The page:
Board meetings can become so much more productive when there is an element of trust. And when it’s time to make those tough decisions, the board knows that you haven’t been hiding anything. 

Utilize the board meetings and make the most of them – treat them as a friend, and not your enemy. And recognize who on your board you can approach for what topics. 

Ask Yourself ‘Why?’

Any CEO knows that their organization is open to the opinions of external stakeholders, be it the media, public scrutiny, external regulators, your customers, or even your employees – who are obviously internal but key stakeholders. 

The challenge here as the CEO is recognizing who to listen to, and who to engage with on what topic. Beyond that, CEOs are now being asked to take a stand on socio-political issues, and you might ask yourself, ‘what does this have to do with my business?’.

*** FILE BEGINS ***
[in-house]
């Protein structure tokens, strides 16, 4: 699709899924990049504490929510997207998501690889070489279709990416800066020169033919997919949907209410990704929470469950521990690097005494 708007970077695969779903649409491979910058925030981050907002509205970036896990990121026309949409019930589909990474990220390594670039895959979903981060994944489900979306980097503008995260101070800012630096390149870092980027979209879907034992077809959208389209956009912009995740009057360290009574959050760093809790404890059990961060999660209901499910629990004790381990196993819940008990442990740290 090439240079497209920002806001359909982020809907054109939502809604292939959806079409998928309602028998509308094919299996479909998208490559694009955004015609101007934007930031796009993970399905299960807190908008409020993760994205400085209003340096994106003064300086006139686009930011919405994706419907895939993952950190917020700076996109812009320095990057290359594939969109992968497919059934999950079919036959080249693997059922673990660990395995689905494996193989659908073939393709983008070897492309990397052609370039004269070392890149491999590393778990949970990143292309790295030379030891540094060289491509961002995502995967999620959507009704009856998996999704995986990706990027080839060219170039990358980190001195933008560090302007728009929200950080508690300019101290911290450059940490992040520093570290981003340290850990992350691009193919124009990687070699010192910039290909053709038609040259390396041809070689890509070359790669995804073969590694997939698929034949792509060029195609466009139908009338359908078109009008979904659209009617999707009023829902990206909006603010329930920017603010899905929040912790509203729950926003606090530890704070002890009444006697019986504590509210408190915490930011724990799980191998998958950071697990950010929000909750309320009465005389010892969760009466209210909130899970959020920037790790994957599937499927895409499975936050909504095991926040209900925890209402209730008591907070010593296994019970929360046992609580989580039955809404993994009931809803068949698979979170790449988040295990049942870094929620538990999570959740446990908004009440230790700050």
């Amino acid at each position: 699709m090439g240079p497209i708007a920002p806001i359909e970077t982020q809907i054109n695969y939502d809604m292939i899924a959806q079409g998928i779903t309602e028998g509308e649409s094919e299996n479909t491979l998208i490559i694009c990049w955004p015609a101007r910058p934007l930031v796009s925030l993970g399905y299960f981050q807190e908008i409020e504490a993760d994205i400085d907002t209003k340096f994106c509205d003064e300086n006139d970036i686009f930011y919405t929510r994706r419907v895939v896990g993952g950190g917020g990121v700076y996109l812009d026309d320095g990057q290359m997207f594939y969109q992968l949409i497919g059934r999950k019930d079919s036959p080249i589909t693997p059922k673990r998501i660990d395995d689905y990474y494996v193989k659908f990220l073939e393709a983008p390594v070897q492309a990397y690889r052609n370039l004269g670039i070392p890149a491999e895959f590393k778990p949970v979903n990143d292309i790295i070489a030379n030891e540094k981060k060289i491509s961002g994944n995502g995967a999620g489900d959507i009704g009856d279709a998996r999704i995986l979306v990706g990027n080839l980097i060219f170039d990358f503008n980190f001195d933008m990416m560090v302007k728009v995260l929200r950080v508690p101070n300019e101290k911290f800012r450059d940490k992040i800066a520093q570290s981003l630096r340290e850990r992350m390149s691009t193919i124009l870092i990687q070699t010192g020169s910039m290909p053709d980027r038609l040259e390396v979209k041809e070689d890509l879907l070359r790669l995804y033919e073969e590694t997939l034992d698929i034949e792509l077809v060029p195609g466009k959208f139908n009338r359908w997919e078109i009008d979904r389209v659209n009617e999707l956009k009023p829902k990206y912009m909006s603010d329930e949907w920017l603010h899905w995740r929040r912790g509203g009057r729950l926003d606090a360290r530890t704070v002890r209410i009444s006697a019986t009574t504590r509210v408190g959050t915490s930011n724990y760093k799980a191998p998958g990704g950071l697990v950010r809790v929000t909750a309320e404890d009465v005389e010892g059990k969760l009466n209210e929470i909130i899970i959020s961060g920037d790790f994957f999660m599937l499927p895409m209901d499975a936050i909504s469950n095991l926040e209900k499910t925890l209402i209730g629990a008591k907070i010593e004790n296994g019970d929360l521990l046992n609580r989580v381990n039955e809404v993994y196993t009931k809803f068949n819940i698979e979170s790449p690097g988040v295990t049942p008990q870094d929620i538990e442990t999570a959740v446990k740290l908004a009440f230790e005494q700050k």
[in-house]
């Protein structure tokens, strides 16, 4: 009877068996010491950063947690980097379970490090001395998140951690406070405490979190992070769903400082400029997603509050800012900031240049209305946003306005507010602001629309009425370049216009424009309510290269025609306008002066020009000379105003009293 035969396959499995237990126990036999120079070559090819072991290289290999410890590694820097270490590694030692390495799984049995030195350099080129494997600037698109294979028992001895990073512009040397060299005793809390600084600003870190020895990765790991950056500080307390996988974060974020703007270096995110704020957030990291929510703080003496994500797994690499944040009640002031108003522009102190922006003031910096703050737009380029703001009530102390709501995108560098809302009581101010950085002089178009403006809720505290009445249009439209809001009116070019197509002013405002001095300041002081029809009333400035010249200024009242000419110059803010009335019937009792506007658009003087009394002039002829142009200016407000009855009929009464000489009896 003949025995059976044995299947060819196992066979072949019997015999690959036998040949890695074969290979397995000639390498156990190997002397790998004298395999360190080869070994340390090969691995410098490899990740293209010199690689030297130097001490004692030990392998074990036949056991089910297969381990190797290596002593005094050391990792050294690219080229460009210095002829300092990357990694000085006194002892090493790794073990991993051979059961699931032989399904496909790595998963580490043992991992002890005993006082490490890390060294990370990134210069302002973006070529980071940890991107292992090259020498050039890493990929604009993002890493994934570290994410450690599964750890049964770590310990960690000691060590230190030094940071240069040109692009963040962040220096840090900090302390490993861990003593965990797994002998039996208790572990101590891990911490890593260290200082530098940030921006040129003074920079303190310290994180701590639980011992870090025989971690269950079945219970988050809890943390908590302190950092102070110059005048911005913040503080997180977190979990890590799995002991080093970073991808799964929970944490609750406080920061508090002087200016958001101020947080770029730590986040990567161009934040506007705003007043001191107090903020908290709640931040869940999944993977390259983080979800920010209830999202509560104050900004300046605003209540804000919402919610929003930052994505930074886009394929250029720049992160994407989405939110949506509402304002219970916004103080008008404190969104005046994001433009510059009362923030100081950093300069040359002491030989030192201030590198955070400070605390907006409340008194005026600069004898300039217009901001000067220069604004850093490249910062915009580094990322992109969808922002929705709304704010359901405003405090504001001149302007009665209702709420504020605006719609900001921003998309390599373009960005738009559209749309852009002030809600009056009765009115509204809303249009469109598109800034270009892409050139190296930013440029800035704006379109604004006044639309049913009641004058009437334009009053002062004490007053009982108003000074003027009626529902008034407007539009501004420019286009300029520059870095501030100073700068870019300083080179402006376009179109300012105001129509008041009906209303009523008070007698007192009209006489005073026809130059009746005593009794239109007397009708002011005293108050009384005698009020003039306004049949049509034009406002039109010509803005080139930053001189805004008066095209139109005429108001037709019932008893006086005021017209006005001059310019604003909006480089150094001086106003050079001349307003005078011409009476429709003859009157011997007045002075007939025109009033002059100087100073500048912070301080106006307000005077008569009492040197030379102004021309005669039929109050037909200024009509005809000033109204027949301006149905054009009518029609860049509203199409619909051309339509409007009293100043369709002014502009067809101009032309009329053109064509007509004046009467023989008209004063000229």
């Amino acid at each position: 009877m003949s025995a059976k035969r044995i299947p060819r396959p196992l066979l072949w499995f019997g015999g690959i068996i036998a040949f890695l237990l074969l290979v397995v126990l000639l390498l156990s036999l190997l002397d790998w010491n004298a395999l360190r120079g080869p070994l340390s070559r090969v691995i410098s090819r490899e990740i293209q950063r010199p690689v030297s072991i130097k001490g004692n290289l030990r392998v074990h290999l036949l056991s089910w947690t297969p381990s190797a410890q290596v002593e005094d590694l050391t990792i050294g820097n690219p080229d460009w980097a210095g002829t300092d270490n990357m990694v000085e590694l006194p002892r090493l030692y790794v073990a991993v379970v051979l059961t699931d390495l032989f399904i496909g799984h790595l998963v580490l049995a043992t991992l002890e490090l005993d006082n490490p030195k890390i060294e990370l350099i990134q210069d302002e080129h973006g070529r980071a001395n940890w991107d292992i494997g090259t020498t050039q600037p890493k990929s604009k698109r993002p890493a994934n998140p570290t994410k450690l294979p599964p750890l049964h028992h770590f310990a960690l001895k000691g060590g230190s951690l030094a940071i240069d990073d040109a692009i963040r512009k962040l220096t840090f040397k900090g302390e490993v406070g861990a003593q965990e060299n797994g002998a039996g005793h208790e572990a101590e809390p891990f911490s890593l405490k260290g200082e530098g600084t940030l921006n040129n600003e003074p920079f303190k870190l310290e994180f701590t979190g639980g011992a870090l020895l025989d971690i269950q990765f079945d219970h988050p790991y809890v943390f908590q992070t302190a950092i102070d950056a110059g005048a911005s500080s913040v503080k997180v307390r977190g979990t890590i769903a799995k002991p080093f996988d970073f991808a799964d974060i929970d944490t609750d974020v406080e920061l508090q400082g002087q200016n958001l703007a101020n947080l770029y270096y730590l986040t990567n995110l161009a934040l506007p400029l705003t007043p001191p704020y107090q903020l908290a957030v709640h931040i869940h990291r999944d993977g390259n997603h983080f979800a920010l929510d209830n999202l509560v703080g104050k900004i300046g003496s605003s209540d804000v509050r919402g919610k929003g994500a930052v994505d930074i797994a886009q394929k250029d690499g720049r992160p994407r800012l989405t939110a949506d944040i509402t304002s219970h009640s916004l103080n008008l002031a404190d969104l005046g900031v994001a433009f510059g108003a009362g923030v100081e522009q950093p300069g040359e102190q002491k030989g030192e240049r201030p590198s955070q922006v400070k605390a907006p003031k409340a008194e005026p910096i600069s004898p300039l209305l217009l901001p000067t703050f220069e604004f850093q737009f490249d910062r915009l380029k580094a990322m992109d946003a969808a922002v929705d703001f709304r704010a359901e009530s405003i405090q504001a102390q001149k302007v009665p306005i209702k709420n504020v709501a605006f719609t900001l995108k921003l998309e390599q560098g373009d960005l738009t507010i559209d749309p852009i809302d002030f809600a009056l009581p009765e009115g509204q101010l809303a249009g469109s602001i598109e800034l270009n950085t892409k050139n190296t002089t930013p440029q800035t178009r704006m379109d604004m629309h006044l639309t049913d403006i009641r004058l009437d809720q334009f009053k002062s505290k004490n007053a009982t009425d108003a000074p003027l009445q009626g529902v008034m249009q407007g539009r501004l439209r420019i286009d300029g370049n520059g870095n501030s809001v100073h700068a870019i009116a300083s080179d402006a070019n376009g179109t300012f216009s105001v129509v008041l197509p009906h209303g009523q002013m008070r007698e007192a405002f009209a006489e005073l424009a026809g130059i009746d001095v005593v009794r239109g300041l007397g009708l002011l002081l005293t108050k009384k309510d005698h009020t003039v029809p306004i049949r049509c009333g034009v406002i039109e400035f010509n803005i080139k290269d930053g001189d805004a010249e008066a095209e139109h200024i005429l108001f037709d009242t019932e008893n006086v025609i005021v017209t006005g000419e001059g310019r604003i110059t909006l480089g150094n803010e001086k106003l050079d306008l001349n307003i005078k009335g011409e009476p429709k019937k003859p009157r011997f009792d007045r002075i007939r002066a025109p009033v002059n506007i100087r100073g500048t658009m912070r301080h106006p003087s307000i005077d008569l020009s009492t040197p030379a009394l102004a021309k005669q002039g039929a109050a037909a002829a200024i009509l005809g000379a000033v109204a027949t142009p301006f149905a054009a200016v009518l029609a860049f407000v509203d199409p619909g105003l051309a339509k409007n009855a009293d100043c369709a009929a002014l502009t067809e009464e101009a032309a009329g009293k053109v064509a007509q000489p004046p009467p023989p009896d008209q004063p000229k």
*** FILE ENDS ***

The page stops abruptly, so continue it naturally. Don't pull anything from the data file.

Whether you like it or not, you’re going to be confronted on these topics, because the reality is that nowadays, potential employees and consumers are basing their final decisions on whether or not they feel good about a company.

“There’s this kind of next concentric circle of issues that aren’t in your four walls, but directly affect your business, right?”

It’s important to recognize the ‘why’, why you exist as a company, and what is your purpose. And what it is, as the company, that you stand for, and what you’re trying to do in the world. From that, you can begin to understand the ‘why’ of the stakeholders, which in turn can result in a powerful collaboration – looking towards the same goal but from a different perspective. It prompts understanding which in turn helps to connect with others in a surprising and empathetic way.

Do Only What You Can Do